“Your name is Arnarson,” the king pointed out. “A name we treasure nearly as much as that of Eiriksson. I want you to voice your support for my son to the jarls. Let them know that House Arnarson stands with me.”
Brand frowned. “That is all you ask of me?”
“Very well. I shall do so.”
“Good. In return, you and your companion are my guests for solstice.” Leiknarr glanced from Brand to Jana. “Once my son is crowned and the matter of succession dealt with, one of my ships will take you where you wish to go.”
“We thank you, Your Majesty,” Jana said.
“I am tired. Leave me.”
“Of course, Your Majesty.”
“As you wish, my lord king,” Brand mumbled. The pair rose and left the king, who resumed staring into the fire.
As they entered the corridors, Jana took Brand’s arm once he had tied his sword around his waist again. “Would you take me for a stroll outside, perhaps on the walls? I should like some fresh air.”
He glanced at her. “If there is the slightest breeze, it will be freezing cold.”
“I might as well become accustomed to northern winter,” she said with a half-hearted smile.
“If that is what you want.”
Neither of them familiar with the castle, they walked for a while until they found doors that led outside. Apart from the occasional guard keeping watch, none others were on the battlements. Behind them stood the mountain that formed the outer ring of Dvaros. Before them lay the city itself, rolling down the slope.
“You are right, it is freezing.” Jana shivered. She glanced around. “That must be why nobody else is out here.”
“We could have spoken in our quarters.”
“I grew up in a harem, and you learn quickly such a place has no secrets. Chambers such as ours, meant for nobleborn, are exactly where I would have my spies keeping watch. Those chambers are for guests of importance, after all. People worth watching.”
“You are right,” Brand nodded. “We must assume our conversation is not private indoors.”
“What of our meeting with the king? I saw you clench your jaw at his demand. Is it so egregious to you that you must support his son?”
“His demand was not the cause of my consternation, but rather that I suspect he is lying to us.” Brand placed his hands on the wall despite the cold stonework. It was afternoon, but given wintertime, sunset came soon. In the approaching twilight, the carven city reflected the golden-red colours of the waning sun.
“As much as it galls me to admit, I am an exile of dubious honour. My support is as likely to harm as help anyone,” Brand admitted. “I have only one skill that might aid this king. War.”
“You think he desires you to fight for him? Against my father, perhaps?”
“Possibly, but I suspect the threat lies closer to home.” Brand looked at her. “Why the urgency to have his son crowned before he dies? That can only be if King Leiknarr doubts his son has the strength to secure the succession after he is dead. And that can only be in doubt if there is another pretender. Someone to question the prince’s claim.”
“From what I know, King Leiknarr has not only a son, but also a daughter. Same age. Twins.”
“A daughter? To succeed him?”
Brand shrugged. “It is not far-fetched. As you heard, the first successor to Eirik Wyrmbane was his daughter. I think the king fears strife between his children. That one might not accept the other to take the throne.”
“In which case, there will be war.” Jana shivered, perhaps not only from the cold. “And we are caught in the middle.”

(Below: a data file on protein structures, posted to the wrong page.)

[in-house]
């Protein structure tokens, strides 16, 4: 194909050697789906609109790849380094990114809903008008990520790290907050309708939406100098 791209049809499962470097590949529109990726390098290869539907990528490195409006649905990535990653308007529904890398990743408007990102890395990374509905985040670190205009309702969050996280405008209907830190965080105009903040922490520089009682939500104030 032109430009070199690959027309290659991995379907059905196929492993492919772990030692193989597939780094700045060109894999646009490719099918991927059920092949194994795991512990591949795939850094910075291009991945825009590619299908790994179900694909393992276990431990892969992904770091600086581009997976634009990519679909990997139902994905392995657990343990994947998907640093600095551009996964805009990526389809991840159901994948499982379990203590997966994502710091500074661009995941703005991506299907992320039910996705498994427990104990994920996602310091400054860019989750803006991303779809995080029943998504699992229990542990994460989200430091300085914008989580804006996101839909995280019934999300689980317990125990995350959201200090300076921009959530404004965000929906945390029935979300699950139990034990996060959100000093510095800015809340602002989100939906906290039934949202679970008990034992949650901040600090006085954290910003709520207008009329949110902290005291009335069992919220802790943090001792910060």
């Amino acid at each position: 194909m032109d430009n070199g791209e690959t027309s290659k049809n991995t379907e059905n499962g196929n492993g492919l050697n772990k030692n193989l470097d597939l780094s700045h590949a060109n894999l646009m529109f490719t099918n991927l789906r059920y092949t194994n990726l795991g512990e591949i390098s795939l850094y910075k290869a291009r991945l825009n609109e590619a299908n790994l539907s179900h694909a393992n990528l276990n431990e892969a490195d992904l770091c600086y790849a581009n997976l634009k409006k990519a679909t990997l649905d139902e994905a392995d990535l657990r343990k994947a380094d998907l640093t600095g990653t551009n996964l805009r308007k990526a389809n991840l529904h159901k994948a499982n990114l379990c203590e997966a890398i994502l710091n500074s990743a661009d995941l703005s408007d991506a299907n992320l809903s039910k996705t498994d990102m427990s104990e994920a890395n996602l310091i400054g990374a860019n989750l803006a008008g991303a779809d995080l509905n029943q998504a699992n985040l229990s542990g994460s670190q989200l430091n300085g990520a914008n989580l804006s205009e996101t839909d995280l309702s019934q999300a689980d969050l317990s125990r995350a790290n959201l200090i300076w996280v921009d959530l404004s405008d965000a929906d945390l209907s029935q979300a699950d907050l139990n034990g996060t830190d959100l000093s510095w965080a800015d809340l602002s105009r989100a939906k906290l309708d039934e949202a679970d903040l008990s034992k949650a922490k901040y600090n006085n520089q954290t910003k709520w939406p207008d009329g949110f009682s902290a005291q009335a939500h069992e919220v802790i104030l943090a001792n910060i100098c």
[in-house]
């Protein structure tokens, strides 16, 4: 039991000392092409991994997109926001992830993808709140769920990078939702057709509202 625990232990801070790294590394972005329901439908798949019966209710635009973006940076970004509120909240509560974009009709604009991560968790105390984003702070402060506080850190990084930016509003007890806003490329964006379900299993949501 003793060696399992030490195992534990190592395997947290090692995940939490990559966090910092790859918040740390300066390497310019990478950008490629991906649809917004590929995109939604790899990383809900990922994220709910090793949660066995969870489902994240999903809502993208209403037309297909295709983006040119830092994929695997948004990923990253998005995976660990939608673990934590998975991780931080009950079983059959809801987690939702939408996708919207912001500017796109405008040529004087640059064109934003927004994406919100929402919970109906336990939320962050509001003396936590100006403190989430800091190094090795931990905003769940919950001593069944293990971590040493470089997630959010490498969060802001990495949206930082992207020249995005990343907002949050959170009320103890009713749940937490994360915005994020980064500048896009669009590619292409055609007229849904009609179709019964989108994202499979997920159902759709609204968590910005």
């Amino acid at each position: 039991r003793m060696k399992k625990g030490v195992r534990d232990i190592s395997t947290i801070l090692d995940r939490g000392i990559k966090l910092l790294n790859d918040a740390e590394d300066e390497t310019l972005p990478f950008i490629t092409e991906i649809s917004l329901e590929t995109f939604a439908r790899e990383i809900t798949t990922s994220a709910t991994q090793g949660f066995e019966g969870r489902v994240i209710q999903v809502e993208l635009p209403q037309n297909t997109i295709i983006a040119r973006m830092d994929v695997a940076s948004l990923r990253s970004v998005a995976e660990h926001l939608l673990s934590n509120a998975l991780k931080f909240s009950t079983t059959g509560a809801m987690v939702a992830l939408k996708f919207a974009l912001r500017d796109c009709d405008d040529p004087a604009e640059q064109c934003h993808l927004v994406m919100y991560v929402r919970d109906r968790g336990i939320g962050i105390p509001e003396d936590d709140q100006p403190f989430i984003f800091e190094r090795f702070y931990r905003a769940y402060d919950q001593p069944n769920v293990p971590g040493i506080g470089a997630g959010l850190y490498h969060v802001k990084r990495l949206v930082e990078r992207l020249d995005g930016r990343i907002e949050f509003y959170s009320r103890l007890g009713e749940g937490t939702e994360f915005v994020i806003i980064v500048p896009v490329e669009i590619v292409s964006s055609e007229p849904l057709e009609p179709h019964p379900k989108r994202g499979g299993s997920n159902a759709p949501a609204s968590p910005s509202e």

“It is only guesswork, but I suspect that is the king’s intentions. He wants me for his war, should it come to that.”
“And what are your thoughts?”
Brand hesitated. “With luck, we might attempt an escape. If we can find a boat to take us away… the king has no power outside Thusund. Once on the mainland, we would be safe.”
She scrutinised his face. “But that is not what you want. I can hear it in your voice. You want to stay.”
He took a deep breath. “If Thusund becomes embroiled in civil war, their ships cannot fight Alcázar, who will have free reign of the sea. They can capture Herbergja and Portesur, raid the coast, and even strike deep into Ealond. The realms will be torn apart between Alcázar attacking from the west and the outlanders from the east.”
“Other enemies. You chose an ill year to visit the realms, I fear.”
“I would have come sooner, but you did not require rescue then,” she retorted with a wry smile. “So we stay. If it comes to it, you will fight for this king.”
“His interest is in me.” Brand cleared his throat. “I am sure in return for my support, he would grant me the favour of sending you away. You could go to Middanhal, where you would be safe.”
Jana shook her head. “No. I have thrown my lot in with you, Adalbrand Arnarson, and for better or worse, I stay by your side.”
He smiled, though with little joy. “Very well.”
“In any case, this remains speculation. We need to gather knowledge,” Jana considered. “I will seek out the noblewomen of the castle. They must be curious to hear of foreign lands. Perhaps in return they can tell me more of our new home.”
“Good idea. I shall seek out new friends myself.”
Jana shivered yet again. “With that settled, let us inside. I will not grow accustomed to this cold in a single day.”
In the harbour, nearly every ship lay moored for winter. Trade would dwindle to a near halt within the next weeks and only resume once spring returned. Except for the many jarls coming for winter solstice, no ships were expected to arrive nor depart. Even so, one crew returned to unmoor their vessel.
The same ship who had carried Brand and Jana to Dvaros set oars into the water. Making the most of the fading day, they left the harbour before the chain to the entrance was raised for the night. It was a late hour to begin their journey, but with a skilled captain at the helm, the darkness would not hinder their departure from Eldrey. With their unplanned visit to Dvaros done, the captain and his crew set sail towards Herbergja as originally intended. With them, they brought the news of the dragonborn Adalbrand and his return to the Seven Realms.